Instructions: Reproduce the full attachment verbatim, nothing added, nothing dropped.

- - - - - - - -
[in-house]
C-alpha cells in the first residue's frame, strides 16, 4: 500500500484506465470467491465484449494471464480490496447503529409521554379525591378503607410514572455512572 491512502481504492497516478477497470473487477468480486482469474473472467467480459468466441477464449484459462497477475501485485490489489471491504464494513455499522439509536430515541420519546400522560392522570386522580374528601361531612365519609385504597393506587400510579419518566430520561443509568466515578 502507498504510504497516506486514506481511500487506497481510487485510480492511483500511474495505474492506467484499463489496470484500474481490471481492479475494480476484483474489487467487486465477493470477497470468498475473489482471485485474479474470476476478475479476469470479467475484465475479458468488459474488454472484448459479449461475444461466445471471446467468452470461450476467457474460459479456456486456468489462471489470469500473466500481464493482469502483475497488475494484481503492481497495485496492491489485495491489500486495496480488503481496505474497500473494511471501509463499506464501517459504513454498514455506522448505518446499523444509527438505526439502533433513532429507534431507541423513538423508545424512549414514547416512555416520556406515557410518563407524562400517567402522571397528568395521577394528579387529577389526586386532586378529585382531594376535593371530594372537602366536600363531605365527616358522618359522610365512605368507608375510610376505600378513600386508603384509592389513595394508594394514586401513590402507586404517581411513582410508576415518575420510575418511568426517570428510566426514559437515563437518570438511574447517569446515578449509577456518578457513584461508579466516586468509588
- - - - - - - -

[in-house]
C-alpha cells in the first residue's frame, strides 16, 4: 500500500484506465470467491465484449494471464480490496447503529409521554379525591378503607410514572455512572 491512502481504492497516478477497470473487477468480486482469474473472467467480459468466441477464449484459462497477475501485485490489489471491504464494513455499522439509536430515541420519546400522560392522570386522580374528601361531612365519609385504597393506587400510579419518566430520561443509568466515578 502507498504510504497516506486514506481511500487506497481510487485510480492511483500511474495505474492506467484499463489496470484500474481490471481492479475494480476484483474489487467487486465477493470477497470468498475473489482471485485474479474470476476478475479476469470479467475484465475479458468488459474488454472484448459479449461475444461466445471471446467468452470461450476467457474460459479456456486456468489462471489470469500473466500481464493482469502483475497488475494484481503492481497495485496492491489485495491489500486495496480488503481496505474497500473494511471501509463499506464501517459504513454498514455506522448505518446499523444509527438505526439502533433513532429507534431507541423513538423508545424512549414514547416512555416520556406515557410518563407524562400517567402522571397528568395521577394528579387529577389526586386532586378529585382531594376535593371530594372537602366536600363531605365527616358522618359522610365512605368507608375510610376505600378513600386508603384509592389513595394508594394514586401513590402507586404517581411513582410508576415518575420510575418511568426517570428510566426514559437515563437518570438511574447517569446515578449509577456518578457513584461508579466516586468509588